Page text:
Rodriguez asks, “So Pelosi was another member of Congress reinventing the truth. What’s the big deal?” The big deal, he explains, is “the message they are sending to the men and women of the intelligence community who to this day are being asked to undertake dangerous and sometimes controversial actions on behalf of their government. They are told that the administration and Congress ‘have their back.’ You will forgive CIA officers if they are not filled with confidence.”

Rodriguez compares Pelosi’s actions to the opening scene of the old TV series “Mission: Impossible,” “in which the operatives were told that if anything went wrong, their leaders would ‘disavow any knowledge of your actions.’ That is not how it should work in the real world,” he writes.

It is a big deal for another reason. If Rodriguez is right, it means that Pelosi stood up in a Capitol Hill news conference and lied with a straight face to the American people; that she falsely accused a dedicated civil servant of lying to Congress as part of a political cover-up. Pelosi is hoping to become House speaker again after the November elections. Do we really want someone so ethically challenged to be third in line to the presidency?

There is a simple way to settle this once and for all. Pelosi should formally request that the Obama administration declassify the cable that was sent from headquarters to the field reporting on the details of her Sept. 4, 2002, briefing. If she refuses to do so, it should be taken as an admission by Pelosi that her account of events is a fabrication.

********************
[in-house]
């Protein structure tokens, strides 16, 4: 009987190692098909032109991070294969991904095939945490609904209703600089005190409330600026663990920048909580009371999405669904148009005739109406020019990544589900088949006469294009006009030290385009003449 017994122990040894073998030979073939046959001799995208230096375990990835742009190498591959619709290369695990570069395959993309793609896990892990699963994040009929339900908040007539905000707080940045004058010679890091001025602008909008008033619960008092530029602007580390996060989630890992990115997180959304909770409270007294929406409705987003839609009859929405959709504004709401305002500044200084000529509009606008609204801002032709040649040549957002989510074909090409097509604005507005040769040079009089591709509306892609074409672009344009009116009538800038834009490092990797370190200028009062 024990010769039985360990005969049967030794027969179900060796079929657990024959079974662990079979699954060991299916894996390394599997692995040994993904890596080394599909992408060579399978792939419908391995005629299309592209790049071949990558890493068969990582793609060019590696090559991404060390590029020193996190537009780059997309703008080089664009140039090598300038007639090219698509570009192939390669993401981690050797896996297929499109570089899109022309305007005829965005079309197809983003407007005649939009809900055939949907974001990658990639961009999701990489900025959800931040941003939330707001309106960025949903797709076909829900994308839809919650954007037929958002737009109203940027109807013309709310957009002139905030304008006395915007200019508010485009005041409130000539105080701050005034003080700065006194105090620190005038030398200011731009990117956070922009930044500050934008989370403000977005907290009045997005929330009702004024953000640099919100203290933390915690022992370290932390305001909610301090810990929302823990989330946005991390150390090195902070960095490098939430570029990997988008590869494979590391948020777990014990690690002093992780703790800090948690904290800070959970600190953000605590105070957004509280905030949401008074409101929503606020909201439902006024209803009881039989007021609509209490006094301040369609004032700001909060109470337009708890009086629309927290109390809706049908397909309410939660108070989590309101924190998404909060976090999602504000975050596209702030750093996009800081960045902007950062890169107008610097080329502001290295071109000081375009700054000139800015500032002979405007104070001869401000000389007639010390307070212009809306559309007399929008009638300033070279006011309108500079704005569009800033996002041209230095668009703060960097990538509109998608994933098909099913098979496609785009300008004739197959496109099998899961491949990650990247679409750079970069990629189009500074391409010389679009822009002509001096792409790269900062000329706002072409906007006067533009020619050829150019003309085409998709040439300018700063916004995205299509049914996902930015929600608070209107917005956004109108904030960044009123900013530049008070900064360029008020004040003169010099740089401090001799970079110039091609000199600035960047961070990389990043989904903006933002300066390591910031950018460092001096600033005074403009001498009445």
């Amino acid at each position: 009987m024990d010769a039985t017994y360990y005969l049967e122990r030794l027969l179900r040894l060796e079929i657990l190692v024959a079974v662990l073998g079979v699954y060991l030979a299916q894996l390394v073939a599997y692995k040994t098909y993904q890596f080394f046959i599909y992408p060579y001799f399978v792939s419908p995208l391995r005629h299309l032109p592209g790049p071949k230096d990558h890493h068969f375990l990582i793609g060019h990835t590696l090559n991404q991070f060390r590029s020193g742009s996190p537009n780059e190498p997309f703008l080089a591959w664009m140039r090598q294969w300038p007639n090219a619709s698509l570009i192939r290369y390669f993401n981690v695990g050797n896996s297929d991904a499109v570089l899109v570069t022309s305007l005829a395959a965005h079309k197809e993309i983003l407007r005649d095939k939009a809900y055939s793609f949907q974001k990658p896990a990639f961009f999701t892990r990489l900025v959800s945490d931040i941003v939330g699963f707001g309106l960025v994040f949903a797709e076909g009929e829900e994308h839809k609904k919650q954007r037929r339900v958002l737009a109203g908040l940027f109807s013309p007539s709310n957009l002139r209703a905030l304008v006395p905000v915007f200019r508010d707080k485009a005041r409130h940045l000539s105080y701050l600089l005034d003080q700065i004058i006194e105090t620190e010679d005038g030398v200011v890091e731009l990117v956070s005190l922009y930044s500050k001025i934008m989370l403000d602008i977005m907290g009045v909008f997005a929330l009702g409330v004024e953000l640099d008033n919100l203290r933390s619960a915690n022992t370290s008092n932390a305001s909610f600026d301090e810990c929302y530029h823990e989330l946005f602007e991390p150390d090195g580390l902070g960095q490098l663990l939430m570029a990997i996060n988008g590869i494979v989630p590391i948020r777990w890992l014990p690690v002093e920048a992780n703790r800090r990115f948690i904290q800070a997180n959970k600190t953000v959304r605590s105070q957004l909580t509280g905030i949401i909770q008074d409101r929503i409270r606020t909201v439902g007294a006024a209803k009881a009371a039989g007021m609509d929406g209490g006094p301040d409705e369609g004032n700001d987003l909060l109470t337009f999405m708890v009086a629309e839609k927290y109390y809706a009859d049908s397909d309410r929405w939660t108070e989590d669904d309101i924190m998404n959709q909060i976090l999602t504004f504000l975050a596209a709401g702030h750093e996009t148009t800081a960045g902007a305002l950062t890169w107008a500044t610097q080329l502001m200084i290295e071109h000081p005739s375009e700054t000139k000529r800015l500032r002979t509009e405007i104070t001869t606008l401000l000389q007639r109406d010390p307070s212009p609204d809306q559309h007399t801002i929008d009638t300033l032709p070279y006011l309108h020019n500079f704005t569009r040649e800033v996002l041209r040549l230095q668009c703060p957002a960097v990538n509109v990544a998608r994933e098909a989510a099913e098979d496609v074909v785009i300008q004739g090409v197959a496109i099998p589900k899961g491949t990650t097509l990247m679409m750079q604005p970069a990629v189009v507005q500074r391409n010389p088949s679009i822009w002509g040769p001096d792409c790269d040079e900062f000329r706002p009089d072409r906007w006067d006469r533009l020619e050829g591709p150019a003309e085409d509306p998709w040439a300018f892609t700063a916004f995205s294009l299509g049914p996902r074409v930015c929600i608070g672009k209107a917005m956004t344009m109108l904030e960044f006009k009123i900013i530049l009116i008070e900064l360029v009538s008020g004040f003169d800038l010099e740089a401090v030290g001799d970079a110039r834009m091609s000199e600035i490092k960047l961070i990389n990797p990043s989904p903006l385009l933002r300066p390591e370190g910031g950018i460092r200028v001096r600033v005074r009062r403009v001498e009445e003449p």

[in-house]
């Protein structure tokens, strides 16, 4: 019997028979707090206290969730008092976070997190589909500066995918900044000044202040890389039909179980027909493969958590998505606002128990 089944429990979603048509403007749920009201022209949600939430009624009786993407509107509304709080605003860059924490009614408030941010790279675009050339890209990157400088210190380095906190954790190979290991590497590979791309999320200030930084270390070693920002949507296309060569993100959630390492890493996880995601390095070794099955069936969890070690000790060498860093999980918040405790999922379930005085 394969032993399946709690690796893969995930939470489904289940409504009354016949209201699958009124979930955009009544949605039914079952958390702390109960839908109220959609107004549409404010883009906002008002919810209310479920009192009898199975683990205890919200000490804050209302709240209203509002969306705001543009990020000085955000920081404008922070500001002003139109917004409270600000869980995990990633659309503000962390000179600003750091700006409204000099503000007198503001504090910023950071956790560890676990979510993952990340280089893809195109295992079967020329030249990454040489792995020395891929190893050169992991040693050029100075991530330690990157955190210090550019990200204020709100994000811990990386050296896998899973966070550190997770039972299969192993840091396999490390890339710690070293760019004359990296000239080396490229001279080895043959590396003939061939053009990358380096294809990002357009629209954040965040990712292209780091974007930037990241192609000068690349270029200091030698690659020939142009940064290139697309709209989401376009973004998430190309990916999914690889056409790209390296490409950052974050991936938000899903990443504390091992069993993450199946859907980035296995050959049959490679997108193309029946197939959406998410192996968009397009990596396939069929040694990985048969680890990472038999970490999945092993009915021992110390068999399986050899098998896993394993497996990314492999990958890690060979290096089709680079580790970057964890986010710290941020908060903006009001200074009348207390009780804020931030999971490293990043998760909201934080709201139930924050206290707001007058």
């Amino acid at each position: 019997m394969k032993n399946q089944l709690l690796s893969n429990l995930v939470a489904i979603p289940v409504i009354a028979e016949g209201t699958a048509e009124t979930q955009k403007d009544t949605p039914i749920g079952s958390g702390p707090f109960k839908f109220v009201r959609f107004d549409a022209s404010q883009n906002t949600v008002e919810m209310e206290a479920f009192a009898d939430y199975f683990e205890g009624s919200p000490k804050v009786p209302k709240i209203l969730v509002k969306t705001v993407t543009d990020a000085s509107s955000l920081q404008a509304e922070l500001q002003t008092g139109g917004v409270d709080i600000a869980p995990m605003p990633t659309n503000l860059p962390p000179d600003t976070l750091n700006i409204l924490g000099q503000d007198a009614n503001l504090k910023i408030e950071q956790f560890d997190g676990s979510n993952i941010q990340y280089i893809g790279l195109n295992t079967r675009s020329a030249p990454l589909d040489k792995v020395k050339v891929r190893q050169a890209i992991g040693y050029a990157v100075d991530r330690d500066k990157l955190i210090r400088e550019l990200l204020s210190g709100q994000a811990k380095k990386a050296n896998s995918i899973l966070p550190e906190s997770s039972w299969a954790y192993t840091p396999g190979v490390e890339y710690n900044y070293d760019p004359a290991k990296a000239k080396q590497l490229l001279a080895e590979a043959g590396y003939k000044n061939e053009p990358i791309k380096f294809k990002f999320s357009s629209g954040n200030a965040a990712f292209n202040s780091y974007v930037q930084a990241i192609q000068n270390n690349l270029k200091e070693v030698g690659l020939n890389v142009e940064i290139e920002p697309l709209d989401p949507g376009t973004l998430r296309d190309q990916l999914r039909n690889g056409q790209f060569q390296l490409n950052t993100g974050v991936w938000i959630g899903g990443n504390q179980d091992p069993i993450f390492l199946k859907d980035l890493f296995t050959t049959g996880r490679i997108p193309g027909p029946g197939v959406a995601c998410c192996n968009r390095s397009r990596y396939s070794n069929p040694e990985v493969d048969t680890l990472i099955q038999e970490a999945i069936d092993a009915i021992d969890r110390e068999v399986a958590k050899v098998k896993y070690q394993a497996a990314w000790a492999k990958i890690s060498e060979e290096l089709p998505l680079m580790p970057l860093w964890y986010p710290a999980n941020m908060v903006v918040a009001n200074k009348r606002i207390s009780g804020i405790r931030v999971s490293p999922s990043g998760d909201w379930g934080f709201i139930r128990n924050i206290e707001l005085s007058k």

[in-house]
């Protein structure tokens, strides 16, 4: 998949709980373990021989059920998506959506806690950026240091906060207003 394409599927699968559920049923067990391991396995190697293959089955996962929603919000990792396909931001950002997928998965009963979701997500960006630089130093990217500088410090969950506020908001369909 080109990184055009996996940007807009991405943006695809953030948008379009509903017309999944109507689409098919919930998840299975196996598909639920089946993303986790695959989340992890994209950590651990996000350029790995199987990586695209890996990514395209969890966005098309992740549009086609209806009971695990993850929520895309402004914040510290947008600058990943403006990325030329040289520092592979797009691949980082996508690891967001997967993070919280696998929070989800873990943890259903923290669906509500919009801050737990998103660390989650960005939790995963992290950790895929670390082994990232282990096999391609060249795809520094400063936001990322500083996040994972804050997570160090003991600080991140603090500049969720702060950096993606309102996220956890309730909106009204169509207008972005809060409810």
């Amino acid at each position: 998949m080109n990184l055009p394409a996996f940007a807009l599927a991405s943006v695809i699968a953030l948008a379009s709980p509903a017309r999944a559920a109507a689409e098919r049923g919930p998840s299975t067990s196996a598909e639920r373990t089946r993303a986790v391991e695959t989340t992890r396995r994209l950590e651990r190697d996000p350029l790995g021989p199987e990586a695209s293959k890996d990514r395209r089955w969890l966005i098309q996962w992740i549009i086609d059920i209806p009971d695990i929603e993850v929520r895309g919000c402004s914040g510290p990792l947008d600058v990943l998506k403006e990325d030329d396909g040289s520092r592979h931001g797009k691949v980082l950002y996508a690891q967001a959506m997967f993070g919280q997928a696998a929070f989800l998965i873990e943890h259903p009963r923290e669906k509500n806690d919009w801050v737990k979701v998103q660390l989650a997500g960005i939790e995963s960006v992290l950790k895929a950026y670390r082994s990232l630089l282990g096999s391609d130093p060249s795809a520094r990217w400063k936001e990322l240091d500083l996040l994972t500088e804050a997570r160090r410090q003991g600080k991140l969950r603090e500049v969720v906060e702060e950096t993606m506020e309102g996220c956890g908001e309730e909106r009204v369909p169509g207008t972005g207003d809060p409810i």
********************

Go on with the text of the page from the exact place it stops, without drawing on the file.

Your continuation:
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Lies: White House Website Still Advertising Broken Obama Promise To Cut Deficit In Half

February 17, 2012

WASHINGTON, DC – When President Obama unveiled his budget on Monday, it became clear that he would break his pledge to cut the deficit in half in his first term in office. But the White House website is still prominently touting the promise.

When visitors to the White House website click on “Fiscal Responsibility” under the “Issues” section, they are directed to a page that includes the following:

Cut the deficit in half by the end of the President’s first term. On January 20, 2009, the President inherited a $1.3 trillion budget deficit. The President has put forth a budget that will halve this deficit by the end of his first term, bring non-defense discretionary spending to its lowest level as a share of GDP since 1962.

Though that would mean cutting the deficit to $650 billion, Obama’s budget projects deficits of $1.3 trillion in fiscal year 2012 (ending this September) and $901 billion for fiscal year 2013. Non-defense discretionary spending is not at the lowest level since 1962, either (more like 2008 or 2001, depending on whether you’re comparing it to this year or next).

This was brought to my attention by blogger Pundit Pete, who also notes that when pressed on this broken promise on Fox News Sunday, White House Chief of Staff Jack Lew tried to chalk it up to the economic picture having deteriorated after Obama made the initial pledge, stating, “as the 2009 and 2010 went on, we all learned more about the deep of the recession we inherited, which we have very — worked very hard to dig out of.”

Of course, this doesn’t explain why the White House website continues to promote the pledge, knowing what we know now.

Ironically, the White House website also includes this vow: